It’s OK to expand your inner circle. Join the Chamber of Commerce. Attend REIA meetings and meetups. Go to real estate conferences. Get to know people here on BiggerPockets. Out of all of the outreach I’ve done over the years, none has born more fruit than just talking to others in the BiggerPockets forums. Answer people’s questions and be helpful, never argumentative, and always aim to add value to the conversation. Over time, relationships will develop.

Related: How to Find Investors to Fund Your Real Estate Deals

What to Say to People

What do you say when talking to your inner circle? Tell people that you are in the real estate investment business. Tell them about deals you’ve done and deals you plan to do. If you haven’t done any deals, find a partner who brings something to the table that you don’t, and do some deals together to build your track record.

Don’t make this a pitch; just integrate your story into the conversation. And you should talk about this with everyone, even if you don’t think the person is a potential investor—the idea is to spread the word. Maybe they tell a friend who turns out to be interested and they put you together.

When you go to meet an interested investor, start by simply telling your story. How did you get into this business? Why? What is your outlook on the market? What are your thoughts on the opportunity, competition, returns, and risk? Put together a slide deck (printed is fine; don’t walk around with a projector and screen) showing a deal similar to the one you plan to do, including a full financial analysis and some pictures. The last slide should be your bio, highlighting your knowledge, experience, and accomplishments.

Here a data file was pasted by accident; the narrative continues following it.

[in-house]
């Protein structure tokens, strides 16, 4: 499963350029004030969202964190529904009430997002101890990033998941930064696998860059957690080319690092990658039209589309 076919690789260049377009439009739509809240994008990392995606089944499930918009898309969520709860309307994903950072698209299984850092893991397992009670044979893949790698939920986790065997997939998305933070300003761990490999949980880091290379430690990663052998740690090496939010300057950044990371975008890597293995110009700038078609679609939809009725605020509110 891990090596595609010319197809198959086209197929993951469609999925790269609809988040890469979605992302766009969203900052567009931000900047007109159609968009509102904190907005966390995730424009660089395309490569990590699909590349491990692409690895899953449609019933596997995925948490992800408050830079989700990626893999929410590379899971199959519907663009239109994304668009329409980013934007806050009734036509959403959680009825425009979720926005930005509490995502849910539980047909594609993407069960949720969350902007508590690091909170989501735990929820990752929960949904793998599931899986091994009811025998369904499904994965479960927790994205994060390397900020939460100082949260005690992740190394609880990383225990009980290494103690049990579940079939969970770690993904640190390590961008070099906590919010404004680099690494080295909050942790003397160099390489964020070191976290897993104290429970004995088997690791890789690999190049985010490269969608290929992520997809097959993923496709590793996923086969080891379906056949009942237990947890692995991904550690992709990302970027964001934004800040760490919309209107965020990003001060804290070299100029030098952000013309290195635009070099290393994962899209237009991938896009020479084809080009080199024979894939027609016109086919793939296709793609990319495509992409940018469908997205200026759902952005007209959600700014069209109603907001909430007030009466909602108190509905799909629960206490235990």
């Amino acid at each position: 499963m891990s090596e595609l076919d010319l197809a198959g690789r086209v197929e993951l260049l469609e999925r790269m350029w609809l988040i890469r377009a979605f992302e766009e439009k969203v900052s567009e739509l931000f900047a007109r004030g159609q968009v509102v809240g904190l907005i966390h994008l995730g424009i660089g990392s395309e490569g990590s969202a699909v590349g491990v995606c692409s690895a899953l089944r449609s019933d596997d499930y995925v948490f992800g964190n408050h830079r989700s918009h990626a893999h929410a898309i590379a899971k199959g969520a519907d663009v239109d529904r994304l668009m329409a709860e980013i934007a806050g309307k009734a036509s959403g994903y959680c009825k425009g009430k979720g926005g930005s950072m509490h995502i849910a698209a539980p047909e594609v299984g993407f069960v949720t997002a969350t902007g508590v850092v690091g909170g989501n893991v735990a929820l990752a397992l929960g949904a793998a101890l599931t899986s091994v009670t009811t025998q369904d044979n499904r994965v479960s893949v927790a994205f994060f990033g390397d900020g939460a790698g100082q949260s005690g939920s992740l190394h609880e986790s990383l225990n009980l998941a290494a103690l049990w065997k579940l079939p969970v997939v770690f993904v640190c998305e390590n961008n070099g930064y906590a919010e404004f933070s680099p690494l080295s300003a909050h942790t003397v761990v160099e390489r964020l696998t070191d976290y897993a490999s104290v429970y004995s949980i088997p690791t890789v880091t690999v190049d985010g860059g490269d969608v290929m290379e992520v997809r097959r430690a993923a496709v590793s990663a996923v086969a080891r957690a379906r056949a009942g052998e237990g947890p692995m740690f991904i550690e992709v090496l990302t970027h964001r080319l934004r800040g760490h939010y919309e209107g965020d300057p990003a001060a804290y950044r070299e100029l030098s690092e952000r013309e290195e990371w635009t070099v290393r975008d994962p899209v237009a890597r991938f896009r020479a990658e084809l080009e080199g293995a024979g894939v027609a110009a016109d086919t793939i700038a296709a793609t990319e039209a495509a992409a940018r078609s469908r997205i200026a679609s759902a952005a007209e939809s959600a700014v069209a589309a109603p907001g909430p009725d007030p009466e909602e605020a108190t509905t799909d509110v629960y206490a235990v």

The conversation could go like this: “Here is an opportunity I analyzed that is very similar to the one I’m looking to purchase in the near future. I would do X, Y, and Z  to it (substitute for what you would actually do) and we would sell it in X years with the objective of delivering X percent return to you as an investor. Here are some examples of how I’ve (or my partner and I have) been successful in the past…”

Expectation Management